The issue of drug delivery is further complicated by the impact of daily radiation doses delivered to the tumor and the possible effect on tumor vasculature. Radiation treatment may result in damage to tumor vasculature, the consequences of which might be the development and increase of compromised drug delivery as the radiation dose accumulates. Considering this, an important question to ask is: Does the drug actually get to the tumor cells an adequate enough concentration to (1) kill the tumor cell, or (2) in the case of chemoradiation, enhance the radiation response? While this is a rational and reasonable question, few studies have been conducted to obtain the answer because the task is quite difficult. Taking multiple tumor biopsies is inconvenient, adds cost to the study, and can pose certain risks to the patient. The location of the tumor for biopsies is often problematic, as is the concern of multiple biopsies in an irradiated field. The interpretation of drug concentration in tumor biopsies can be complicated because of the infiltration of host cells into the tumor mass, as discussed below. Lastly, the availability of suitable assays for the drug and its metabolites is not always straightforward. These concerns can be partially addressed for agents whose mechanisms of action are known, because in this setting, functional biological assays can be conducted. For example, paclitaxel treatment results in a G2/M arrest in cells in culture. If arrest of cells in G2/M is required for paclitaxel-mediated enhancement of radiation toxicity, then determining cell-cycle parameters from biopsy material taken from the patient’s tumor as a function of time after paclitaxel administration should reveal whether the drug is reaching the tumor cells in concentration that is adequate enough to achieve the goal.

In a National Cancer Institute pilot clinical trial evaluating continuous-infusion paclitaxel with concomitant radiation therapy for head and neck cancer, tumor biopsies were taken prior to and 48 to 96 hours after paclitaxel infusion. The tumor samples were analyzed by flow cytometry (Figure 3). Seven of nine patients showed no cell-cycle blocks as a result of the 48- to 96-hour continuous infusion of paclitaxel (started at 105 mg/m² to 120 mg/m²). Figures 3A and 3B show pre-paclitaxel and post-paclitaxel treatment DNA flow-cytometry profiles from a patient’s tumor that did not show a treatment-related cell-cycle block in G2/M. One patient’s tumor did show some modest cell-cycle redistribution as a result of the paclitaxel treatment (Figures 3C and 3D).

The reason(s) for the failure of paclitaxel in this study to arrest cells in G2/M are most likely multiple. First, the concentration of paclitaxel infused may not have been adequate. Second, should drug resistant phenotypes be present or result from the continuous paclitaxel treatment, one would not expect to see cell-cycle redistribution. Third, the biopsy taken represents only a small fraction of the total tumor mass; perhaps, the biopsies were taken from areas where cells were quiescent and not cycling. Fourth, 48 to 96 hours of continuous drug infusion may not be long enough to detect significant changes in cell-cycle distribution. Lastly, currently unidentified factors could contribute to the lack of the G2/M arrest. This example highlights the complexity of asking the simple question of whether or not a drug reaches and affects a tumor; nonetheless, attempts should be made to obtain this type of important information. If a drug fails to be an effective radiation modifier, it is important to know why.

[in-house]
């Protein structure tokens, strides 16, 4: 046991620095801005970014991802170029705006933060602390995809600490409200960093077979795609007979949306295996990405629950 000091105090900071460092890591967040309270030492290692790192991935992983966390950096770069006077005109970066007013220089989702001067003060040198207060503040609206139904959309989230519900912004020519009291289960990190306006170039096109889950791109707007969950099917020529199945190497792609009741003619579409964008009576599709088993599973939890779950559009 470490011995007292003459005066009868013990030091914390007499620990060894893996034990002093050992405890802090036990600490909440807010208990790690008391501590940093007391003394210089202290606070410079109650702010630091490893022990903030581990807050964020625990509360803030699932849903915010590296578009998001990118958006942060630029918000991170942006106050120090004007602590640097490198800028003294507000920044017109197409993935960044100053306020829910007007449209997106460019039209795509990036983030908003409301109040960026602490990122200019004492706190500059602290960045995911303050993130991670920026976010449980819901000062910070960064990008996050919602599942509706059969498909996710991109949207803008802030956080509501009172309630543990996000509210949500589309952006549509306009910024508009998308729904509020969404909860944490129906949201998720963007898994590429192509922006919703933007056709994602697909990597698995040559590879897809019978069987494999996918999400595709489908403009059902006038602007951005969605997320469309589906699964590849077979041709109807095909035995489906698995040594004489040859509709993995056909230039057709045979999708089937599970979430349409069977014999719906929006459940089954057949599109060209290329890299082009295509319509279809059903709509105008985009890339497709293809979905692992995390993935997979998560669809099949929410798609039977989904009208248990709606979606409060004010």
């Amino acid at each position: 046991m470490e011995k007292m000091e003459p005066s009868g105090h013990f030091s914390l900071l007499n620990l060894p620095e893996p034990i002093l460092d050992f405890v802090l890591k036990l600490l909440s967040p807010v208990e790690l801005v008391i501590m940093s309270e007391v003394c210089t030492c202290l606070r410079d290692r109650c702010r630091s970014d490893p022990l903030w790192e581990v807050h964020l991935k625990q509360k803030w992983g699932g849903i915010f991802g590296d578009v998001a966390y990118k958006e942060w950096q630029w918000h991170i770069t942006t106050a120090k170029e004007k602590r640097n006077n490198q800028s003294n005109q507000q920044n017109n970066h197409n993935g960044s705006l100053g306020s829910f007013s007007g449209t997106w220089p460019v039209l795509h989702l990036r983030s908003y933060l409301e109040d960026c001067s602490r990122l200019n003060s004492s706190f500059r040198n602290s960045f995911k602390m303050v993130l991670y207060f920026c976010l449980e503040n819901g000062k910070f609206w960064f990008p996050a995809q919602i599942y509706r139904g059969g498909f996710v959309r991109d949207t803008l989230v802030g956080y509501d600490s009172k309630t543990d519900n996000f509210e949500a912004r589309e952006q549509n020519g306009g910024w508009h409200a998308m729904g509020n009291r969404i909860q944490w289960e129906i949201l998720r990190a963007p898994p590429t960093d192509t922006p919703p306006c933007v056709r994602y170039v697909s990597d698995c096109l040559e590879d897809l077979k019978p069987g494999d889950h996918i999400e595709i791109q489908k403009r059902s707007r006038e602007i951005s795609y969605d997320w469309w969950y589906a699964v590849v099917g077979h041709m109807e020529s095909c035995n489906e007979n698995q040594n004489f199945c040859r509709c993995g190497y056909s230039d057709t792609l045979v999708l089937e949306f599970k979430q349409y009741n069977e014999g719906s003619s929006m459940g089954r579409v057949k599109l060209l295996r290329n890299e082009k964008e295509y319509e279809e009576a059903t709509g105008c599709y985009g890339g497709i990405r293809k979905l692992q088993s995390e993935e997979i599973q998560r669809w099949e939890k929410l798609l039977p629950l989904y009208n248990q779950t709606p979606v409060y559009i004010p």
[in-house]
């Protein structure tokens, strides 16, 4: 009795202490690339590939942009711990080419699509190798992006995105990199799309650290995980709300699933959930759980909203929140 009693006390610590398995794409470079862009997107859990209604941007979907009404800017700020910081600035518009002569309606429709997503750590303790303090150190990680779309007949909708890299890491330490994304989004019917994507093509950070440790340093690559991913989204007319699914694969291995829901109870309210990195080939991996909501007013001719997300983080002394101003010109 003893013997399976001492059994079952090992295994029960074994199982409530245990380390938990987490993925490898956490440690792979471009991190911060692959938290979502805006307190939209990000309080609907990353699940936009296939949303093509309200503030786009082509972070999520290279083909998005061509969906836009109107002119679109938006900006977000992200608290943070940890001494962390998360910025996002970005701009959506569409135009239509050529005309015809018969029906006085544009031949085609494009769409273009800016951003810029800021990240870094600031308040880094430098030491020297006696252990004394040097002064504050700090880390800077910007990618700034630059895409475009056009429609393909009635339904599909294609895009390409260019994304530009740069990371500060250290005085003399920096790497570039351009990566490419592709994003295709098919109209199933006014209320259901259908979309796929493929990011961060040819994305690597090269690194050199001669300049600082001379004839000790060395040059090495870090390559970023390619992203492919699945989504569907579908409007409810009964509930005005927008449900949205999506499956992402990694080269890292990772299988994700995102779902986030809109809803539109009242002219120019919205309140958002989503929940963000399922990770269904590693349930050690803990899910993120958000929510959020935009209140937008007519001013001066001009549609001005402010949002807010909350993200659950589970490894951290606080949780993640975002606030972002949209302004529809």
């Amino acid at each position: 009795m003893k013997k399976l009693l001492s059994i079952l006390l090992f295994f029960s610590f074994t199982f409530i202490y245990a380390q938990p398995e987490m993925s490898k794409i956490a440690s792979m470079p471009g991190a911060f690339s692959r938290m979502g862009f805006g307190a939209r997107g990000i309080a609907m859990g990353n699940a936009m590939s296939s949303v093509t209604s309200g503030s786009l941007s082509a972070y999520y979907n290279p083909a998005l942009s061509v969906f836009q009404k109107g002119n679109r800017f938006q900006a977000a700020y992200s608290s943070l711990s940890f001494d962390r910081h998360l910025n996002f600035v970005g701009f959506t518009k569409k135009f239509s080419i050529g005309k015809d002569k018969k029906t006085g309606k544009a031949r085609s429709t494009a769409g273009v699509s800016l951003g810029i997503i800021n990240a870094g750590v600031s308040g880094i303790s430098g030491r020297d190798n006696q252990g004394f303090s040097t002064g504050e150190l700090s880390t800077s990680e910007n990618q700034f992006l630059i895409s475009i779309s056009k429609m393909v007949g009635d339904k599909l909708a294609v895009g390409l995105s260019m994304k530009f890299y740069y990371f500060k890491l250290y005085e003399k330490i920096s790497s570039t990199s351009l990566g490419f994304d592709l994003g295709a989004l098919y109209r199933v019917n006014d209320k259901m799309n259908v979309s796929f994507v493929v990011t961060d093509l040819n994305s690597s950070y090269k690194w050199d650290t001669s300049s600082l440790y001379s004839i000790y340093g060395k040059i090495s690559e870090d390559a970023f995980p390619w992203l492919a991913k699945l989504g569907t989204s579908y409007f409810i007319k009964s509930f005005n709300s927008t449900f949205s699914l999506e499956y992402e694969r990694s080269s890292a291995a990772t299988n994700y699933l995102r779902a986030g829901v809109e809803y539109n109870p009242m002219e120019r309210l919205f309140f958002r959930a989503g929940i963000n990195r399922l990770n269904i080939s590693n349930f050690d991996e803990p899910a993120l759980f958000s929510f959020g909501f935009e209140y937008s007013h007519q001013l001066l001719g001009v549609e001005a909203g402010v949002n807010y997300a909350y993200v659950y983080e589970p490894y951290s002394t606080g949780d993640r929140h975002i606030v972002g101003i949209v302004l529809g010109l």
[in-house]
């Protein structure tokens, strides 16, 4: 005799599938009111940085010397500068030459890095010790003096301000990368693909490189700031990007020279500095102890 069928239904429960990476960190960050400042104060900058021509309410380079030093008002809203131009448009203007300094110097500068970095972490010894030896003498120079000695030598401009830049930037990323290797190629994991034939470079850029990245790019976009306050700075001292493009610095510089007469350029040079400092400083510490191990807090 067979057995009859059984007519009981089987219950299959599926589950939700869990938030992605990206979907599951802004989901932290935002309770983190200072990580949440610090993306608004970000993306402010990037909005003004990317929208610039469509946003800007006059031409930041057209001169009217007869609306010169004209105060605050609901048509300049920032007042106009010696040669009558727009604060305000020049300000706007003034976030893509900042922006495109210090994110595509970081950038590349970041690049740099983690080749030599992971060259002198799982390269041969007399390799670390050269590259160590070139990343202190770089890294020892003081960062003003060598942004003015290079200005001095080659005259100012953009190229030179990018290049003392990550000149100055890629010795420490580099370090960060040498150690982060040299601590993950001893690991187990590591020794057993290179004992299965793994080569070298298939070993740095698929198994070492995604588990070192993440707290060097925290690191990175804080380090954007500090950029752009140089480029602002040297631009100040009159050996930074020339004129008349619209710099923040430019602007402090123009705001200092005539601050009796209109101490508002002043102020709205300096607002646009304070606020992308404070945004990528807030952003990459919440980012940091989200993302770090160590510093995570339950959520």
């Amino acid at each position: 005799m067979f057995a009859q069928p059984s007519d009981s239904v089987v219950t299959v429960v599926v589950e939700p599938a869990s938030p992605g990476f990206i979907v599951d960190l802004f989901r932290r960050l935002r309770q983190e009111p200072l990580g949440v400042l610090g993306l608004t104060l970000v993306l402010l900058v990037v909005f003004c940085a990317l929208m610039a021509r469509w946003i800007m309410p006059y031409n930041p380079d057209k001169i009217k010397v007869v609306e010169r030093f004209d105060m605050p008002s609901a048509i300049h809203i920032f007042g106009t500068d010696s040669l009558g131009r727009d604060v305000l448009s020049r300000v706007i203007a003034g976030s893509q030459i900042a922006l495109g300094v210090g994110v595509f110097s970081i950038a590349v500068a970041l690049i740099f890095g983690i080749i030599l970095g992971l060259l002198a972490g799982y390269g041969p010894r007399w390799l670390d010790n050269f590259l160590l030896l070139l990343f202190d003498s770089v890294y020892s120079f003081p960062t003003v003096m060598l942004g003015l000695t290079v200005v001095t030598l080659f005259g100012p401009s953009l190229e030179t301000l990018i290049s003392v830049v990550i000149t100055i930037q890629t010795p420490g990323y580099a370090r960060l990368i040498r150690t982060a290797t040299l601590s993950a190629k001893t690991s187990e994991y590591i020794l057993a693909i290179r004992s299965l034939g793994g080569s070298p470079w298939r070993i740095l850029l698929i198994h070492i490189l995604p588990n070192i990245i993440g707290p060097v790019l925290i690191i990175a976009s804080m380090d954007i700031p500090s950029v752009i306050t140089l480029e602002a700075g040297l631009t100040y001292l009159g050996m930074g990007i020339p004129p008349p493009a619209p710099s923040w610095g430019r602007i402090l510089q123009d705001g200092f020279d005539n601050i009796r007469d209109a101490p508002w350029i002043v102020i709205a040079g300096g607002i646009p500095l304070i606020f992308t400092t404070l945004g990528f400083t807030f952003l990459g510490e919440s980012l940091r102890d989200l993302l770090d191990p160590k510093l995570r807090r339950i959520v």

Knowledge of Optimal Timing of Agents

Preclinical in vitro studies can contribute considerable information toward defining the optimal timing of a drug and radiation in clinical protocols. In fact, timing considerations in chemoradiation clinical protocols are often based, in part, on scheduling data derived from preclinical in vitro studies. There can, however, be a vast difference between controlled in vitro studies and the in vivo situation.

Most in vitro chemoradiation studies are conducted with a single radiation dose with drug treatment occurring before, during, or after radiation treatment. Radiation is delivered by daily fractions (often twice per day). However, if the drug is administered as a weekly bolus, will sufficient concentrations of the drug be present to enhance the radiation doses that are administered by the end of the week? Moreover, will the radiation doses given the first week affect the ability of the drug given in subsequent treatment weeks to enhance radiation effects? In the case of cell-cycle specific drugs, does radiation treatment (which alone can induce cell-cycle blocks) retard the ability of the drug to influence the cell-cycle distribution? For example, numerous investigators have shown that paclitaxel given before radiation results in radiation enhancement of cytotoxicity.[26,27] However, treating cells first with radiation has been shown to antagonize the cytotoxic effects of paclitaxel.[41] One wonders if this is an issue in the present clinical protocols combining paclitaxel and radiation.

Considerable data exist for certain tumor types suggesting that after the first 3 to 4 weeks of fractionated radiotherapy, the surviving tumor cell clonogens have an increased growth rate.[42] To compensate for this accelerated tumor cell growth/repopulation, additional radiation doses would be required if the radiation course is protracted beyond the scheduled time. For oropharyngeal tumors, it is estimated that an additional 0.6 Gy/day would have to be added to compensate for repopulation.[42] If true, the use of cell–cycle-specific radiation enhancement agents might be more effective if given at the end of the normally scheduled radiation protocol rather than at the beginning. Similarly, it might be interesting and efficacious to use halogenated pyrimidines toward the end of radiation treatment when tumor cell growth is accelerated. The downside of this approach is that radiation treatment may stimulate the repopulation of certain normal tissues.